I was entranced with this puppy. He became my dearest friend. We walked everywhere together. He learned to walk off leash and stay right by my side. This was in 1979 when there were no leash laws and no humane society in our town. People often had their dogs go all over town with them off leash. And as a working breed dog, he would not leave me. If I said “go” he would run around, but he always stopped at the curb and waited. I taught him he couldn’t step off the curb until I gave the signal. We were awesome partners. If a person or dog came near, I called and he came to my side. He slowly walked with me until I felt it was safe. Then I said “go” off he went again. It took many, many hours of walking for us to perfect this, but we did. He just needed me to explain what I wanted and he figured it out. He would look at me like, “could you just say it in dog so I understand?”

As Scooby grew up, he learned to escort me up the hill to school. I entered College near the Biology Department and he was there waiting for me to come out every day after school. One day he figured out I was taking a class on the ground floor where he could stand on his back feet to watch me from the window. So he walked me to the door, checked on me in class through the window, and at the end of the day, he’d be at the door waiting to walk me home.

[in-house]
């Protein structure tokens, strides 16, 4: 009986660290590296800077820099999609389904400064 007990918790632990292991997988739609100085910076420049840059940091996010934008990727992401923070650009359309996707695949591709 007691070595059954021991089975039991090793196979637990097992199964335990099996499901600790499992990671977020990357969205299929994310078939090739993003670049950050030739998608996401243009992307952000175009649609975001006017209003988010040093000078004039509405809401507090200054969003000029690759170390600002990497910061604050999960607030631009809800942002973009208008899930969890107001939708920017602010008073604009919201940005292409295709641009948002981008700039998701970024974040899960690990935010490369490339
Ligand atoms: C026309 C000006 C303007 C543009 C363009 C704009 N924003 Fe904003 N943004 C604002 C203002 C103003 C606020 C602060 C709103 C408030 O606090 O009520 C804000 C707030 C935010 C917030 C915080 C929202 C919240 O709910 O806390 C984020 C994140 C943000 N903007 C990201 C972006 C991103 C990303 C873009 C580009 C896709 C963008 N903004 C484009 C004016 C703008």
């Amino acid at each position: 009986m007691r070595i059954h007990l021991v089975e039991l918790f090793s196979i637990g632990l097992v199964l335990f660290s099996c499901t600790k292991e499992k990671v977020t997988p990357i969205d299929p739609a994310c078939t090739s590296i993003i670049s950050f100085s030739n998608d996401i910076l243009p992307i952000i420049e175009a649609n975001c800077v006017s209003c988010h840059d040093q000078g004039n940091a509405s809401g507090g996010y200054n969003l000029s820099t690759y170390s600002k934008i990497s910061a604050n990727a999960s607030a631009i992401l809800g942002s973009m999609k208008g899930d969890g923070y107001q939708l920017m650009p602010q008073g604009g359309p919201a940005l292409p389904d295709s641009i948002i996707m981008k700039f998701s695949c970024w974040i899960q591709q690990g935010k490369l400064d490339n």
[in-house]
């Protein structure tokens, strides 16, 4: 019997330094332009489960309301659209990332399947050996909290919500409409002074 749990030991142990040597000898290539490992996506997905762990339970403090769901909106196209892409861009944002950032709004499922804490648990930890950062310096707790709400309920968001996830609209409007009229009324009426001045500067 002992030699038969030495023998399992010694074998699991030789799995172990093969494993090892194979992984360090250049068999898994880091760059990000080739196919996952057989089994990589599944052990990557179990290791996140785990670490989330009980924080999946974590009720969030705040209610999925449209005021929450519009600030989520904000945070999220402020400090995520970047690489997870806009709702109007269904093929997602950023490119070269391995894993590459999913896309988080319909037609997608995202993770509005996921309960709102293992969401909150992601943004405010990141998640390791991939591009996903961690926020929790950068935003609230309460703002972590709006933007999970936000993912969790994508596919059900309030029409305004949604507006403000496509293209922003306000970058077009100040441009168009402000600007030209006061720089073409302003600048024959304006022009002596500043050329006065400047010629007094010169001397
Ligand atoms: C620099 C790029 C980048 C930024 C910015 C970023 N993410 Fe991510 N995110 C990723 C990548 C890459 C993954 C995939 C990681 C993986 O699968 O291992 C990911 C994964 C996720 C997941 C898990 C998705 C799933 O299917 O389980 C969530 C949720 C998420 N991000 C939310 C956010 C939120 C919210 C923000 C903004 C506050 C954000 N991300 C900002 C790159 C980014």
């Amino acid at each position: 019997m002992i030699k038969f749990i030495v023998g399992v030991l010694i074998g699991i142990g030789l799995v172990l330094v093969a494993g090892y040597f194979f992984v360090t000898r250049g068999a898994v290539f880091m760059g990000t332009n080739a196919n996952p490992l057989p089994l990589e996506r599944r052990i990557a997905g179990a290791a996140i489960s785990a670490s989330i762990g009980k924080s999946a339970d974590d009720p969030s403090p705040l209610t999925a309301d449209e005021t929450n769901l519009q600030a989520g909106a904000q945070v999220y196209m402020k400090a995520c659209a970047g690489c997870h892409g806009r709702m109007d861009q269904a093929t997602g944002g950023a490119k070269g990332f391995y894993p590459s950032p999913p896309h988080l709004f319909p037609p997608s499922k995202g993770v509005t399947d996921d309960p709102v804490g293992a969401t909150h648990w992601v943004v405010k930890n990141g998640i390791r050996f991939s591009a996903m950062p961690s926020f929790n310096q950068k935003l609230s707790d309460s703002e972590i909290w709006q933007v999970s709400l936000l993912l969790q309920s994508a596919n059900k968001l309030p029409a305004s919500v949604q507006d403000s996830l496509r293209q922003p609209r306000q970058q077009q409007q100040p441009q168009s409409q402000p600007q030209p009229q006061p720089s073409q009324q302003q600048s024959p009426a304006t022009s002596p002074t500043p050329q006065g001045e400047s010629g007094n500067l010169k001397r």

Scooby also loved to play ball. While patrolling the back yard walking the fence line, he would toss his ball over the fence to passers. I’d watch him from the window trying to encourage people to play with him. One man commented to me how he taught my dog to play catch. I laughed and said, “My dog taught you how to throw the ball!”

Scooby loved it when I played tennis. He would sit anxiously outside the courts just waiting for a ball to get hit over the fence. He ran like a mad dog to get the ball and throw it back on the court. Then, he would immediately squat near the opening, ready for the next ball to fly out. He made a great college team mascot!

A year later, an abandoned dog began jumping in our fence to play with our dogs Scooby and a Red Bone Hound named Molly, and eat our dog food. He appeared to be around 10 months old, was black with a white chin and white speckled feet. He had long hound ears, a lean sleek body and long legs. He acted like a wild dog. I could not catch him or even get close to him. If I stepped outside, he’d jump over the fence and run away. I named the new dog Spike because even though I couldn’t touch him, I could see his giant fang K’9 teeth hanging out of his upper lip. “My, what big teeth he had!” We put a camper shell outside the fence with a rug to offer him shelter and he immediately took to that. He stayed closer and closer with time, but literally left several times a day to mark about a two mile territory. He loved Scooby! They played and played when he thought no one was watching, but of course I was.